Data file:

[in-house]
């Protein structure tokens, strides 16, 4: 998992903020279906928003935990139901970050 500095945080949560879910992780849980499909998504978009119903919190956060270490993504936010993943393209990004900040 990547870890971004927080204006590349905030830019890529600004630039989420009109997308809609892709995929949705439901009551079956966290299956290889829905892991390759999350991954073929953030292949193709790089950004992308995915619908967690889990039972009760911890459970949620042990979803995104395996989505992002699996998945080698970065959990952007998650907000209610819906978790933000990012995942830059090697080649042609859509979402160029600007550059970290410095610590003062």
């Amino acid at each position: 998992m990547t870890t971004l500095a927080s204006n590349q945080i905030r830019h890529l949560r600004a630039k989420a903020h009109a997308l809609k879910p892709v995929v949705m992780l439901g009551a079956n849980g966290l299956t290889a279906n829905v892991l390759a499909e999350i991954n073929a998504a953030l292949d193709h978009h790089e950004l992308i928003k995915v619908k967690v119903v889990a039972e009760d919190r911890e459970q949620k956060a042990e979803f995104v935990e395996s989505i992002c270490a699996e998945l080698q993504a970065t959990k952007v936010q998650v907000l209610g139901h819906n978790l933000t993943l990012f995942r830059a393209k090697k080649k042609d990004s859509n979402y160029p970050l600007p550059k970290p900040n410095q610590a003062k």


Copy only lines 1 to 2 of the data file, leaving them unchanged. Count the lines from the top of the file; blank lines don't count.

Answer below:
[in-house]
């Protein structure tokens, strides 16, 4: 998992903020279906928003935990139901970050 500095945080949560879910992780849980499909998504978009119903919190956060270490993504936010993943393209990004900040 990547870890971004927080204006590349905030830019890529600004630039989420009109997308809609892709995929949705439901009551079956966290299956290889829905892991390759999350991954073929953030292949193709790089950004992308995915619908967690889990039972009760911890459970949620042990979803995104395996989505992002699996998945080698970065959990952007998650907000209610819906978790933000990012995942830059090697080649042609859509979402160029600007550059970290410095610590003062």